# Why does oxygen form an O^(2-) ion and not an O^(3-) ion?

Jun 8, 2018

The electron configuration of ${\text{O}}^{2 -}$ ensure the atom an octet and therefore high chemical stability whereas ${\text{O}}^{3 -}$ doesn't.

#### Explanation:

Ground-state oxygen atoms have electron shell arrangement (starting from the innermost principle energy level)

$2 , 6 , \textcolor{g r e y}{0 , 0 , \cdot \cdot \cdot}$

Each of the electron shells holds a different maximum number of electrons:

$2 , 8 , 18 , 32 , \cdot \cdot \cdot$

An atom is most stable when all of its electron shells are either filled with electrons or left unoccupied. It will form ions or share electrons with another atom seeking to achieve such configurations.

An atom either loses or gains one or more electrons to form an ion. Each electron carries a charge of $- 1$ whereas each proton within the atomic nucleus carries a charge of $+ 1$. With the number of electrons different from that of protons, positive and negative charges no longer cancels such that unlike atoms- which are neutral for containing equal numbers of electrons and protons- ions carry charges. The charge on an ion is equal to the difference in the number of electrons and that of protons it contains- in other words, the number of electrons its parent atom has gained or lost.

${\text{O" + 2color(white)(l)e^(-) to "O}}^{2 -}$

An electrically-neutral oxygen atom gains two electrons to form an oxygen ion with two negative charges. Notice how the charge conserves in this process.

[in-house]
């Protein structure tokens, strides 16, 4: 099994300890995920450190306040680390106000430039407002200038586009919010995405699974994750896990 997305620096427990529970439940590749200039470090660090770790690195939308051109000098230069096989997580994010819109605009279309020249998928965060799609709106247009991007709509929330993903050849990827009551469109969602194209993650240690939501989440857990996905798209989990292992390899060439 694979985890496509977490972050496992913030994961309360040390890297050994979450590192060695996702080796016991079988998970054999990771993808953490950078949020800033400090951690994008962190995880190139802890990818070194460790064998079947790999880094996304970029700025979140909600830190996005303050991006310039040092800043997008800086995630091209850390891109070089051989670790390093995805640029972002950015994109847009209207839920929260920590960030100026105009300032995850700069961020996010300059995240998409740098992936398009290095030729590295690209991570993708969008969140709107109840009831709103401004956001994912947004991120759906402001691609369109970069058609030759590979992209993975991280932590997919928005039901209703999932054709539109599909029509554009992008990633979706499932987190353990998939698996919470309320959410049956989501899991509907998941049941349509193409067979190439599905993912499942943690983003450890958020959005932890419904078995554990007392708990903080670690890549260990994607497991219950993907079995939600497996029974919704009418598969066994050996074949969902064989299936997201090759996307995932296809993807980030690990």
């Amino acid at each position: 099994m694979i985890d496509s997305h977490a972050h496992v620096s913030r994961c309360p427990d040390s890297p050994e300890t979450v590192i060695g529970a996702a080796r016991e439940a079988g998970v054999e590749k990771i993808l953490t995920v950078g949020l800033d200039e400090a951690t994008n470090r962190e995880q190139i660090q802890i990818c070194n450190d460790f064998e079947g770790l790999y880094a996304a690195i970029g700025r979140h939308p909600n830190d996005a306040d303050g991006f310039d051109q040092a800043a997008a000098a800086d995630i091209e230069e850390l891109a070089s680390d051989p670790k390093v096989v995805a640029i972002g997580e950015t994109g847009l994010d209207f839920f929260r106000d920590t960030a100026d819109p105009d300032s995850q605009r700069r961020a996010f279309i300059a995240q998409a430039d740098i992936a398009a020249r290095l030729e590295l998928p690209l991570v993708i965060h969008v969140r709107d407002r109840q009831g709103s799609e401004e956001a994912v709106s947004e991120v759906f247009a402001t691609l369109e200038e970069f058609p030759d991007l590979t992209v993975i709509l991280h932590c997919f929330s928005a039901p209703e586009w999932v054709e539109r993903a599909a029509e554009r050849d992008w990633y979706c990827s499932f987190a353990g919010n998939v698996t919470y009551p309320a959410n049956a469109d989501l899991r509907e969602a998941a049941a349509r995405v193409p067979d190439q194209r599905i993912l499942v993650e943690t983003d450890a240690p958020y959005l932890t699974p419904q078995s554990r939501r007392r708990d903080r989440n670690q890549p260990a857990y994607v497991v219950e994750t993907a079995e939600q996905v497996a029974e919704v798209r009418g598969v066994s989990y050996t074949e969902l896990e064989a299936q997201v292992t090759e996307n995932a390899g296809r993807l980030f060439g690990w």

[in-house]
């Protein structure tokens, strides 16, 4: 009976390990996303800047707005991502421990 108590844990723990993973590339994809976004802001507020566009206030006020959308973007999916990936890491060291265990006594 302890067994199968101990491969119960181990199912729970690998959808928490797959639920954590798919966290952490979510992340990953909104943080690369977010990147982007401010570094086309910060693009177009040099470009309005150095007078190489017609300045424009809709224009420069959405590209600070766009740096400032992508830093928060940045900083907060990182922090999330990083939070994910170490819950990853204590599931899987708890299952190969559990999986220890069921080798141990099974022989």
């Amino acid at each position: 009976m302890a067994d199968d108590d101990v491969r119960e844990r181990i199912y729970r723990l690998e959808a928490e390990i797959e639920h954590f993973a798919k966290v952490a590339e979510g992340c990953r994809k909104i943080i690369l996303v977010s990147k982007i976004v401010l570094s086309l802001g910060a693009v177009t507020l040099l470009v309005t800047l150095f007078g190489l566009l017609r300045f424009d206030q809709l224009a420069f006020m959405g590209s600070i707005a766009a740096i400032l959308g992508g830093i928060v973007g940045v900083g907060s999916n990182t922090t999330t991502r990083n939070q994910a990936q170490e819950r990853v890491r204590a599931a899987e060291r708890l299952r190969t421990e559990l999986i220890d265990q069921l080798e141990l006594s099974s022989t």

The two electrons will end up in the main energy level of the lowest potential energy possible- that is, closest to the atom- to minimize the potential energy of this atom. The atom would thus have the electron arrangement:

$2 , \textcolor{n a v y}{8} , \textcolor{g r e y}{0 , 0 , \cdot \cdot \cdot}$

This particular arrangement ensures two filled main energy levels while leaving the rest empty. As a result, the ${\text{O}}^{2 -}$ ion should be relatively chemically stable.

On the other hand, forming an ${\text{O}}^{3 -}$ ion requires adding an additional electron to an ${\text{O}}^{2 -}$ ion (or equivalently three electrons to a neutral oxygen atom.) However, the second main energy level is already full meaning that the last electron would be added to the third energy level. An ${\text{O}}^{3 -}$ ion would thus have the electron arrangement:

$2 , \textcolor{n a v y}{8} , \textcolor{red}{1} , \textcolor{g r e y}{0 , \cdot \cdot \cdot}$

The extra electron on the third main energy shell- the only electron on that energy level- would be subjected to significant electrostatic repulsion known as the shielding effect from the rest ten electrons. The ion would thus be highly unstable and potentially readily lose that outermost electron and return to ${\text{O}}^{3 -}$ as the ten inner shell electrons seek to get rid of the additional electron.